The non-weapons status of the RF-4C came in handy at times during a Cold War crisis. Rudi Peksens said the aircraft “was useful not only for collecting intelligence but also for signaling to people who were watching. [During the Polish Solidarity crisis in 1980-’81] we sent RF-4s from Zweibrücken [Air Base, in Germany] up into the Baltic Sea so any nation watching could see that the U.S. Air Force was there and interested…using soft power, showing a presence, where a fighter or bomber might have been too strong a signal.”

An RF-4C of the 14th Tactical Reconnaissance Squadron spools up its engines at Udorn Air Base in Thailand in October 1972. (U.S. Air Force)

In 1987 an RF-4C had the dubious distinction of being one of a handful of U.S. aircraft shot down by friendly airplanes during peacetime. WSO Randy Sprouse said he took off from Aviano for an exercise with the U.S. Navy, and an F-14 Tomcat began trailing the RF-4C as they refueled. After refueling, the RF-4C crew spotted the carrier USS Saratoga in the Mediterranean Sea and began descending to positively identify the ship. “At about 10,000 feet, we felt like a bus had hit us,” said Sprouse. “We thought maybe we had had a midair.” It wasn’t a midair: The trailing F-14 pilot had inadvertently launched an AIM-9 Side­winder air-to-air missile. Sprouse pulled the ejection handles and recalled, “On the way down, we [could] see the helicopter on the carrier starting to fire up to come pick us up.” Both Sprouse and the pilot survived, the pilot with serious injuries.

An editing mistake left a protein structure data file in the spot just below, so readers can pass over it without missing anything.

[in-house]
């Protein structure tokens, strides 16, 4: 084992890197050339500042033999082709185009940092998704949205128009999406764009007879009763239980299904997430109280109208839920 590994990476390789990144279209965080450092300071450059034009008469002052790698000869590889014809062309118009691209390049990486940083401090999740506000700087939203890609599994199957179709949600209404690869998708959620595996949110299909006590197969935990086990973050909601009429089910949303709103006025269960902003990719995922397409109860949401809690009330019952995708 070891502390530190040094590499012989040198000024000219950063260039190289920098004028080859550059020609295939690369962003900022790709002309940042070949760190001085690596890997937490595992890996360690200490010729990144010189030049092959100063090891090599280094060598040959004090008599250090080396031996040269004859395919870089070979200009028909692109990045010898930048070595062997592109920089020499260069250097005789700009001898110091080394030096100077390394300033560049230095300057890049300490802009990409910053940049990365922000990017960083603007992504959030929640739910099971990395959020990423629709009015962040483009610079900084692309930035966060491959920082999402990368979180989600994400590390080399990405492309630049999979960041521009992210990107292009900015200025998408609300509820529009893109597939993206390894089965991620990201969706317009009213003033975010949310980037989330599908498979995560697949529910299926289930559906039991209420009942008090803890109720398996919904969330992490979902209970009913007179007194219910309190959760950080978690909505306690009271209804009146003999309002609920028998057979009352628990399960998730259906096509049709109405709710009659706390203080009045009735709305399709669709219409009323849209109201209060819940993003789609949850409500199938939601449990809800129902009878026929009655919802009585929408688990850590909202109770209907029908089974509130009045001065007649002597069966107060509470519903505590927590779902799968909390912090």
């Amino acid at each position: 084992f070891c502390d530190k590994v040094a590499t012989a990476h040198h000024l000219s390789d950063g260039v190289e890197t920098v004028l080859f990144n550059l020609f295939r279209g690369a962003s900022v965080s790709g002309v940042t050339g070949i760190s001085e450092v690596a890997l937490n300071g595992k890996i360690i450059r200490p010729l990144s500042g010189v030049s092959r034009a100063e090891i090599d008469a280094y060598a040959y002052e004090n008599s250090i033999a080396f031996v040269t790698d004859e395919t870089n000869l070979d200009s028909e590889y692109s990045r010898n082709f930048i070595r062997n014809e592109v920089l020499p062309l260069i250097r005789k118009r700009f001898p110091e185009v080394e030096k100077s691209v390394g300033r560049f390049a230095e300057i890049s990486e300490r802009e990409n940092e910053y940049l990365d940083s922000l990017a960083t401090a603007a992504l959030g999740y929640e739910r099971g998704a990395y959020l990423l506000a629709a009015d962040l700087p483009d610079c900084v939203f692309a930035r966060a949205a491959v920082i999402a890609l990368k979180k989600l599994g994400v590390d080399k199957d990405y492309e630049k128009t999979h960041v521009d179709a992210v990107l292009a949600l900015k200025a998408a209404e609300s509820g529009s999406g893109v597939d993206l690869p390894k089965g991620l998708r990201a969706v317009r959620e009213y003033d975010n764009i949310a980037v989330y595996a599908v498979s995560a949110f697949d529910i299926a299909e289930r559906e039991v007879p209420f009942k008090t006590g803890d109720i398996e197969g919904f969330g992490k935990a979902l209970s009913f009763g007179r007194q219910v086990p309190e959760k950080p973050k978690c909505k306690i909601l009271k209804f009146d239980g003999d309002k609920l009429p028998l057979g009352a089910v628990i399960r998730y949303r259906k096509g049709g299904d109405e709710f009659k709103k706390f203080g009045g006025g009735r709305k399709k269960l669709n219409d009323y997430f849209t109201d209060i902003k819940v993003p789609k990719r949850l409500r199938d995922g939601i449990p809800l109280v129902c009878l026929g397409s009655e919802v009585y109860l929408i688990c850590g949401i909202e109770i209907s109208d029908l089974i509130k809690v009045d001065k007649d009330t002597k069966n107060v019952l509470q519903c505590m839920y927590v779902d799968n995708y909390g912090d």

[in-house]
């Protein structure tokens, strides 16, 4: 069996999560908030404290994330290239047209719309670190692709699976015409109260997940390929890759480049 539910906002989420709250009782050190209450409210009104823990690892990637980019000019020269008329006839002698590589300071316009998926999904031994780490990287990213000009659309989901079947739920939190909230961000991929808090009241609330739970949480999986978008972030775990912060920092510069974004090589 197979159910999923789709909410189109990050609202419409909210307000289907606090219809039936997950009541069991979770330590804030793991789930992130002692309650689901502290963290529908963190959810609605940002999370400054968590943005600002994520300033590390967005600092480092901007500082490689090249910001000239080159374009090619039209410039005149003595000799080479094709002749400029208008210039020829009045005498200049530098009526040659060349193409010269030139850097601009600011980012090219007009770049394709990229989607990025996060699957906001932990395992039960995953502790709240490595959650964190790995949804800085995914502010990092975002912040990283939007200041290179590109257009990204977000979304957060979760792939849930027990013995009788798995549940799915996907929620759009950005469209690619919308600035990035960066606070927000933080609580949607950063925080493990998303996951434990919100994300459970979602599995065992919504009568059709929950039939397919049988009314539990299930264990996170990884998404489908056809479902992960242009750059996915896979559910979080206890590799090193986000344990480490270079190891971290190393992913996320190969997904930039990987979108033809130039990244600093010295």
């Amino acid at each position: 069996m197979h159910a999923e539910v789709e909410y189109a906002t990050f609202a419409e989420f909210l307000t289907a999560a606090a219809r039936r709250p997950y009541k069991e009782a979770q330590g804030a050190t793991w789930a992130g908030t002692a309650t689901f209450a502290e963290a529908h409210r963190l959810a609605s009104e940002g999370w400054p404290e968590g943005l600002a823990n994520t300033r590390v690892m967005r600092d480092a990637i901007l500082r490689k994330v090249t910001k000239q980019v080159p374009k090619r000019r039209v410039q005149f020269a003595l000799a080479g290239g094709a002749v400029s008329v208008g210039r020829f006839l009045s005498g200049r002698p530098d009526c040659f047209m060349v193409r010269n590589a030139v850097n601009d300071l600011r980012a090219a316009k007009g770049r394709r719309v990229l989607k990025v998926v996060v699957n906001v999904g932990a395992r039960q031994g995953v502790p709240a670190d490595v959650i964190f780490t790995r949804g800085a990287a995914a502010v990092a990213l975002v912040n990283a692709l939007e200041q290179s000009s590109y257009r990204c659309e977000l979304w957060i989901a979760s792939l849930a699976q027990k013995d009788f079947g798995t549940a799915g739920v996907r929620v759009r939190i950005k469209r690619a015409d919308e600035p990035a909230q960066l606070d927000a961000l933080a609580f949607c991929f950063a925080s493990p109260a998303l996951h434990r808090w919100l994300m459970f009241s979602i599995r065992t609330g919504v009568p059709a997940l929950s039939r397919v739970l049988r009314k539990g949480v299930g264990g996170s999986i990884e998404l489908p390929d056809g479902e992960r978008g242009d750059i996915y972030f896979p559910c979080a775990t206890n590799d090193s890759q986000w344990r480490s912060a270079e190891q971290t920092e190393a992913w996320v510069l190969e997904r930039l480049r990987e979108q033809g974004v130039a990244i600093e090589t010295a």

After Vietnam, the Air Force transferred many RF-4Cs to the Air National Guard and some units picked up new missions, including drug interdiction and disaster relief. Charles “Hap” Arnold said his Guard unit in Ontario, Calif., helped with $15-20 million each year in drug seizures, often by using infrared cameras and flying at 500 feet above the ground at daybreak to look for marijuana in the high desert of Antelope Valley.

A few Guard units tried to eliminate the RF-4C’s “unarmed” description by adding Sidewinders. But Woody Cox recalled: “The Sidewinder thing never got anywhere. Some people thought if you put missiles on the RF-4, the pilots would just want to chase MiGs.” Some aircraft were modified with launch rails and a unit from Reno deployed with Sidewinders during Operation Desert Storm in 1991, but after aircrew from Bergstrom arrived who had not trained with the missiles, the weapons were removed.